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Old 02-06-2012, 02:27 PM   #71
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Here's a recipe that I think came from one of my Chinese or Thai cookbooks. Unfortunately my cookbooks are in storage and I didn't take notes on this recipe, so here it is as best as I can recall it.

What surprised me is that I had thought this recipe would turn out spicy but it didn't.

Quarter a whole ordinary cabbage, cut out the stems, cut the remainder into about 2"x2" pieces. Heat a few tablespoons of toasted sesame oil in a wok and saute the cabbage a while, then add some liquid (probably water) and cover and steam until cabbage is tender, salt it and serve. The quantity of water is just sufficient to ensure steam and some liquid on the bottom, do not fully immerse.

Sorry about the vague recipe. I'll cook this again hopefully one day soon when I have my kitchen back and I'll report a more exact version.

I'm still amazed that it didn't turn out spicy. As you can guess it did have a unique flavor. The spiciness in the toasted sesame oil seemed to have mellowed out.
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Old 02-06-2012, 02:32 PM   #72
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The sesame oil I have has no spicyness to it at all, it's just tastes like toasted sesame seeds. Where is the spice coming from???
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Old 02-06-2012, 02:34 PM   #73
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Then I used the wrong word. I meant strong tasting. Toasted sesame oil has a strong taste to me. Maybe it's just me. Anyway I like it.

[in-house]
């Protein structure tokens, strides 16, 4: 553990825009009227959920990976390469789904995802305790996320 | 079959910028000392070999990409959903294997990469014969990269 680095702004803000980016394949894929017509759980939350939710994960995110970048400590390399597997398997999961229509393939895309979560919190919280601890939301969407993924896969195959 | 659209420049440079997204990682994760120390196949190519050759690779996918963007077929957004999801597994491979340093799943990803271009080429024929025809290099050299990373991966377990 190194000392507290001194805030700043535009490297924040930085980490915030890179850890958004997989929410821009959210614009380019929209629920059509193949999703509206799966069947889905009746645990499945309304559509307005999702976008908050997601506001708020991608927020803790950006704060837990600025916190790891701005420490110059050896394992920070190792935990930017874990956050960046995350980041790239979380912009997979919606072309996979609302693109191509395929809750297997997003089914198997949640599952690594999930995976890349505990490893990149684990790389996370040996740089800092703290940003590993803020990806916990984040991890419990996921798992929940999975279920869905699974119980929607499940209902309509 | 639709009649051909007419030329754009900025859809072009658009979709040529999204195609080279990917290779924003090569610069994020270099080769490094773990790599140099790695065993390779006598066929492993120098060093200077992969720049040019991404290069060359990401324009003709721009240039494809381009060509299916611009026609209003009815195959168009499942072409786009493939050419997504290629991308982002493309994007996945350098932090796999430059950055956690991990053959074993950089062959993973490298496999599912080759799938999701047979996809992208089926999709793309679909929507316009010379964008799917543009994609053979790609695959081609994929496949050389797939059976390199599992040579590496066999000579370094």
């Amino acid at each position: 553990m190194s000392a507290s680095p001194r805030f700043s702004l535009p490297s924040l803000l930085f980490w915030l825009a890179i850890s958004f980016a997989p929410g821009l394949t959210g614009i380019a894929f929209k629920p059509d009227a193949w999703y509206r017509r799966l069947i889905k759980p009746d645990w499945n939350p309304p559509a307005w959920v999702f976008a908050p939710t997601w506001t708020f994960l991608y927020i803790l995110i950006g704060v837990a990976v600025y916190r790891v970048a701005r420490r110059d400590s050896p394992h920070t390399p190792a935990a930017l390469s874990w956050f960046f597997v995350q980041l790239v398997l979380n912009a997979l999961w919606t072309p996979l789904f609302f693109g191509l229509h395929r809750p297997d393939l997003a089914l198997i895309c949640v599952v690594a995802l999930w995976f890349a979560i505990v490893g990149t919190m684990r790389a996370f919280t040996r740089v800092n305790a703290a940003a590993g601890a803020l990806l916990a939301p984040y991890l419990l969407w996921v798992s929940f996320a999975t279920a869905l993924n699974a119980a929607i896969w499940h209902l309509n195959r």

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Old 02-06-2012, 02:38 PM   #74
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Ah! Yes, it does have a strong flavor...one I really like. I'd wear it as perfume, but Shrek REALLY likes it too.
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Old 02-06-2012, 02:40 PM   #75
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i'm very pleasantly surprised at the ginormous response to this cabbage thread. just because we don't rave about it all the time like we do about certain other more glamorous vegetables, doesn't mean that we don't have a quiet, deep appreciation of our dear cabbage heads. just reading through the huge outpouring of responses to this cabbage thread is heart-warming as well as it is informative and hunger-inducing.... :)
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Old 02-06-2012, 02:44 PM   #76
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Originally Posted by PrincessFiona60 View Post
Ah! Yes, it does have a strong flavor...one I really like. I'd wear it as perfume, but Shrek REALLY likes it too.
Oh Dear! Just close the door behind you.
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Old 02-06-2012, 02:44 PM   #77
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I, too, do not find sesame seed "spicy". Just nutty. I'd add some pepper flakes or sauce.
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Old 02-06-2012, 03:01 PM   #78